Gunsmiths are professional creators, repairers and customizers of firearms. Like armorers and other firearms-related occupations, a gunsmith may also be called upon for such basic tasks as assembling and disassembling, cleaning and inspecting a firearm for damage or mechanical problems. However, professional gunsmithing is not limited to basic firearm maintenance. A gunsmith may design a gun, make parts for it and build it. Gunsmiths can also perform extensive repairs on broken or damaged firearms.
Firearm customization separates gunsmiths from other firearm repairers. Professional gunsmiths can make practical or aesthetic modifications to existing guns, changing not only appearance but also handling and even accuracy. An important part of a gunsmith’s professional responsibilities is to ensure that firearms are safe to use.
Professional gunsmiths may find employment in a variety of workplaces. Some own, manage or work for commercial gunsmithing establishments or sporting goods stores. Others work for factories that produce firearms. Still others find employment in armories serving military and law-enforcement personnel.
Salaries of gunsmiths vary by employment setting. HigherSalary.com lists the range of $25,470 to $48,605 a year, with the average salary of $36,267 annually. Successful self-employed gunsmiths earn the highest income, though like many entrepreneurs, they may lack the benefits provided by employment within a larger company. Gunsmiths who are longtime employees in gunsmithing shops also earn income on the higher end of that range.
Legally, United States gunsmiths, like other professionals involved in the sales and repair of firearms, are required to obtain a Federal Firearm License from the Bureau of Alcohol, Tobacco, Firearms and Explosives. Local licensing laws, such as state, county or city laws, also apply to gunsmiths. Professional gunsmiths must record all work they complete on firearms. Their records should include specific information about the guns they have repaired and the owners of those guns. Gunsmithing establishments are also subject to unannounced inspections by the Bureau of Alcohol, Tobacco, Firearms and Explosives.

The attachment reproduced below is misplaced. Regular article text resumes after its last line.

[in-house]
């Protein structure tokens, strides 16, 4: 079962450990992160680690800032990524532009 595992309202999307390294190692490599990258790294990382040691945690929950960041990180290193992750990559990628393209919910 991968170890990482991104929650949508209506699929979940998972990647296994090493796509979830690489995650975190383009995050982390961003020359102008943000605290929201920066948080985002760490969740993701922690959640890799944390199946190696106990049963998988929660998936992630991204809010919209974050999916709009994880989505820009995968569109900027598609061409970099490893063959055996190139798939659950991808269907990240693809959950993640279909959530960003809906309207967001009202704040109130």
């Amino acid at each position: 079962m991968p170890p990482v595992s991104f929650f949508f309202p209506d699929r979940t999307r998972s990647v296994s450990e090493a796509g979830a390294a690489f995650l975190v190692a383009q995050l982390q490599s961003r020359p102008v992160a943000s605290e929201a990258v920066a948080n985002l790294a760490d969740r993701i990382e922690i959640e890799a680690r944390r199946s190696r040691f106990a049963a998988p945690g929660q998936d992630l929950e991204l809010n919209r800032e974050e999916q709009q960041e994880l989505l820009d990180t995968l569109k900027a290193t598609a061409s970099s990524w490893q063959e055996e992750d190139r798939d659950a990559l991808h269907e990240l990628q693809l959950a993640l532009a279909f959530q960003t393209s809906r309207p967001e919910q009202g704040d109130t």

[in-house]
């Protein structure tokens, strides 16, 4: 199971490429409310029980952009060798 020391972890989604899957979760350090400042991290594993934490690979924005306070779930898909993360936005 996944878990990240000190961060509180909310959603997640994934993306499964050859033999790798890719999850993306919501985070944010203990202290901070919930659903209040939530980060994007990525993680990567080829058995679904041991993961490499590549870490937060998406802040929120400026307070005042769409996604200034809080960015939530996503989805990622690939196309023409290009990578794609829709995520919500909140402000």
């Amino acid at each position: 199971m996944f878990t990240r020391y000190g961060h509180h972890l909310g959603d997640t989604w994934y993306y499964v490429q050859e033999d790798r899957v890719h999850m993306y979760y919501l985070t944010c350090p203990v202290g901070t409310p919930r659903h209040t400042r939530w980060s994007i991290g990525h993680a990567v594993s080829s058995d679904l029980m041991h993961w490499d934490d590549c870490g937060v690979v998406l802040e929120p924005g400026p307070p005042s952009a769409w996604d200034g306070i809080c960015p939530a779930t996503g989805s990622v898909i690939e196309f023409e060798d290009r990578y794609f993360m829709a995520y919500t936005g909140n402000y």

Gunsmiths may be general practitioners of the trade, but many also specialize in particular skills or firearm types. Specializations may be based on skills involving the creation of specific parts of a gun, assembly of the whole gun, improvement of accuracy and decorative customization.
Specialists like custom builder/designers, stockmakers, checkerers and niche manufacturers are involved in the design and building stages of gunsmithing. Stockmakers, checkerers and niche manufactures make specific gun components, like the gunstock, barrels and trigger assemblies. Custom builders/designers build the gun as a whole based on customer requests.
Other specialists work mainly with artistic and aesthetic modifications of guns. Gun engravers use hand-powered tools and engraving system tools to carve designs and images into a gun and may even add decorative metal inlays. Specialists called finishers use chemical processes, including heat treatment, to create coloring in the metal of a firearm as well as to help prevent rust and corrosion.
Some gunsmiths specialize in particular types of firearms, such as pistols, rifles and shotguns. These gunsmiths possess skills such as woodworking, metalworking and machinery, which enable them to offer many different services in relation to their specialty firearm.